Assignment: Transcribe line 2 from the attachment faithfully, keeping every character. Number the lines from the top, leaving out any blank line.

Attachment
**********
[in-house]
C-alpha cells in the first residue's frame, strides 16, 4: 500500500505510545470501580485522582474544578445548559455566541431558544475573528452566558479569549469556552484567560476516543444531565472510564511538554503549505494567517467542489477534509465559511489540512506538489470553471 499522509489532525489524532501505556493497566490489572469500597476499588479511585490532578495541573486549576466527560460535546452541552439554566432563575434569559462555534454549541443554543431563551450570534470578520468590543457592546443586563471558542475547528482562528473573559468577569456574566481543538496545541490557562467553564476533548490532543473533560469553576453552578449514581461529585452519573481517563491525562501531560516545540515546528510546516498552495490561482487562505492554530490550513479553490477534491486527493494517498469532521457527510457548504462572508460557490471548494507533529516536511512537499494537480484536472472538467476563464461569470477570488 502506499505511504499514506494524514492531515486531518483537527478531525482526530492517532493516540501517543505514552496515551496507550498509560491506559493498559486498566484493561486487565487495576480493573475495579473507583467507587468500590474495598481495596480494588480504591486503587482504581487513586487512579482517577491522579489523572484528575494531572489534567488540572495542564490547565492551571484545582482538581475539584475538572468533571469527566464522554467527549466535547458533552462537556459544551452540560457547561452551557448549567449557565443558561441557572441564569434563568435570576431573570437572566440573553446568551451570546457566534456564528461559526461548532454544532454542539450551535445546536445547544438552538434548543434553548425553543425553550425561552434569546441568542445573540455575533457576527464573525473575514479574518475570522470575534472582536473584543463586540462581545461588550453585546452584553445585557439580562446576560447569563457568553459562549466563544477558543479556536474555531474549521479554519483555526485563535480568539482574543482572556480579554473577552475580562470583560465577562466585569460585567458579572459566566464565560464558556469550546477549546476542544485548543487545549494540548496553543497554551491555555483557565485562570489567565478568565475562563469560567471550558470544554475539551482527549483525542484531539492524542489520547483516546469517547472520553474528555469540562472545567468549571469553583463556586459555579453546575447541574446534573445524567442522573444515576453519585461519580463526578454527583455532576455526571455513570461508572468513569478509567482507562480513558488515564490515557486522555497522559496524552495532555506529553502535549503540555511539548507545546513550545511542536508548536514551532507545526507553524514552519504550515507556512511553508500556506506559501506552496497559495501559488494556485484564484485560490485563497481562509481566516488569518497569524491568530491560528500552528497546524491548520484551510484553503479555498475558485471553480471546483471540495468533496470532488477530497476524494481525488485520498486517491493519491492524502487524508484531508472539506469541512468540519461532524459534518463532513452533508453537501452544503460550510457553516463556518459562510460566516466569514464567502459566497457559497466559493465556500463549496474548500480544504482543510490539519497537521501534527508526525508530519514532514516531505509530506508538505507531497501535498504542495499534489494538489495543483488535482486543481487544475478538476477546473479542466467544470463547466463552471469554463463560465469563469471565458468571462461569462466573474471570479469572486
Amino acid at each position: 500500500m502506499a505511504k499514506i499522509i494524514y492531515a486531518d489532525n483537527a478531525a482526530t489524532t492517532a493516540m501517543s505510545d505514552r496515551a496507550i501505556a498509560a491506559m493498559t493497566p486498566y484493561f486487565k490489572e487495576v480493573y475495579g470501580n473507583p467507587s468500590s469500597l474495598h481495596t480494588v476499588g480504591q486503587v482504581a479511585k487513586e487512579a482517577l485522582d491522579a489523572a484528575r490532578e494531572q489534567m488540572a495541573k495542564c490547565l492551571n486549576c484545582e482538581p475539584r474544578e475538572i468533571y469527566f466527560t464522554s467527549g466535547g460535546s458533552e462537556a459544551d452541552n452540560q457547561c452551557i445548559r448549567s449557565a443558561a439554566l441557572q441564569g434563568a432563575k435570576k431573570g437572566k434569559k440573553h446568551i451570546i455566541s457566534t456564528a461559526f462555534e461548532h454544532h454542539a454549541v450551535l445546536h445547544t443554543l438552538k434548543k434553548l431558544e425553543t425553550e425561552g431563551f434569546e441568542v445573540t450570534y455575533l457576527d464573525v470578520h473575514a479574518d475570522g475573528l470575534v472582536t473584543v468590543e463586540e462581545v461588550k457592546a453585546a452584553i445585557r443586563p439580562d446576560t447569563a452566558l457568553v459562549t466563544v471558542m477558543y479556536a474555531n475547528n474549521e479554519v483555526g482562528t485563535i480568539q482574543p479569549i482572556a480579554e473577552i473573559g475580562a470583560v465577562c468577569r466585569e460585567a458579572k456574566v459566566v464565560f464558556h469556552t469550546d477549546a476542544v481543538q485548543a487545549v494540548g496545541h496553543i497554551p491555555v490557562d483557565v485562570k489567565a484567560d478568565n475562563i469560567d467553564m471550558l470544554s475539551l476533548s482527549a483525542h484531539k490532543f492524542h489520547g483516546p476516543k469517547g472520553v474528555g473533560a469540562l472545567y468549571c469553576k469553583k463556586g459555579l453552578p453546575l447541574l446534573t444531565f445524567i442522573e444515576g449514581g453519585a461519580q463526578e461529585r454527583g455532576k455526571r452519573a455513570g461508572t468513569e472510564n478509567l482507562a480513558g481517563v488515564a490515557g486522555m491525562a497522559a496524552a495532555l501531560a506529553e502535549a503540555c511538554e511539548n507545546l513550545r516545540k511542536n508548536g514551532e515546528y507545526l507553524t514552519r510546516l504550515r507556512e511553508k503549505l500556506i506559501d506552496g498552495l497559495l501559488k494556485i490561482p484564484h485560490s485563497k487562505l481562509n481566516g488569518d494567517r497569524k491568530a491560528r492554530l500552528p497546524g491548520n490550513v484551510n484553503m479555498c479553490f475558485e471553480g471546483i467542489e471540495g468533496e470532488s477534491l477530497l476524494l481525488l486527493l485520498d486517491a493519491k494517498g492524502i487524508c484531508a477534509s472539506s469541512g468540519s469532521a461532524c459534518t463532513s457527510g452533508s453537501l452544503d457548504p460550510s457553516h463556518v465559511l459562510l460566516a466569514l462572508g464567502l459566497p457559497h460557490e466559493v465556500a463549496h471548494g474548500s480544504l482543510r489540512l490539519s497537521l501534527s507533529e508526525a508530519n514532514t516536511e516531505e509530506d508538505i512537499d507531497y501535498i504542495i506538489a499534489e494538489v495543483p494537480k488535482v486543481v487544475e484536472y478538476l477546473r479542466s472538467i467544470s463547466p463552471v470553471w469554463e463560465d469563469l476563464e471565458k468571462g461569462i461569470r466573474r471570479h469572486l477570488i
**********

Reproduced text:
C-alpha cells in the first residue's frame, strides 16, 4: 500500500505510545470501580485522582474544578445548559455566541431558544475573528452566558479569549469556552484567560476516543444531565472510564511538554503549505494567517467542489477534509465559511489540512506538489470553471 499522509489532525489524532501505556493497566490489572469500597476499588479511585490532578495541573486549576466527560460535546452541552439554566432563575434569559462555534454549541443554543431563551450570534470578520468590543457592546443586563471558542475547528482562528473573559468577569456574566481543538496545541490557562467553564476533548490532543473533560469553576453552578449514581461529585452519573481517563491525562501531560516545540515546528510546516498552495490561482487562505492554530490550513479553490477534491486527493494517498469532521457527510457548504462572508460557490471548494507533529516536511512537499494537480484536472472538467476563464461569470477570488 502506499505511504499514506494524514492531515486531518483537527478531525482526530492517532493516540501517543505514552496515551496507550498509560491506559493498559486498566484493561486487565487495576480493573475495579473507583467507587468500590474495598481495596480494588480504591486503587482504581487513586487512579482517577491522579489523572484528575494531572489534567488540572495542564490547565492551571484545582482538581475539584475538572468533571469527566464522554467527549466535547458533552462537556459544551452540560457547561452551557448549567449557565443558561441557572441564569434563568435570576431573570437572566440573553446568551451570546457566534456564528461559526461548532454544532454542539450551535445546536445547544438552538434548543434553548425553543425553550425561552434569546441568542445573540455575533457576527464573525473575514479574518475570522470575534472582536473584543463586540462581545461588550453585546452584553445585557439580562446576560447569563457568553459562549466563544477558543479556536474555531474549521479554519483555526485563535480568539482574543482572556480579554473577552475580562470583560465577562466585569460585567458579572459566566464565560464558556469550546477549546476542544485548543487545549494540548496553543497554551491555555483557565485562570489567565478568565475562563469560567471550558470544554475539551482527549483525542484531539492524542489520547483516546469517547472520553474528555469540562472545567468549571469553583463556586459555579453546575447541574446534573445524567442522573444515576453519585461519580463526578454527583455532576455526571455513570461508572468513569478509567482507562480513558488515564490515557486522555497522559496524552495532555506529553502535549503540555511539548507545546513550545511542536508548536514551532507545526507553524514552519504550515507556512511553508500556506506559501506552496497559495501559488494556485484564484485560490485563497481562509481566516488569518497569524491568530491560528500552528497546524491548520484551510484553503479555498475558485471553480471546483471540495468533496470532488477530497476524494481525488485520498486517491493519491492524502487524508484531508472539506469541512468540519461532524459534518463532513452533508453537501452544503460550510457553516463556518459562510460566516466569514464567502459566497457559497466559493465556500463549496474548500480544504482543510490539519497537521501534527508526525508530519514532514516531505509530506508538505507531497501535498504542495499534489494538489495543483488535482486543481487544475478538476477546473479542466467544470463547466463552471469554463463560465469563469471565458468571462461569462466573474471570479469572486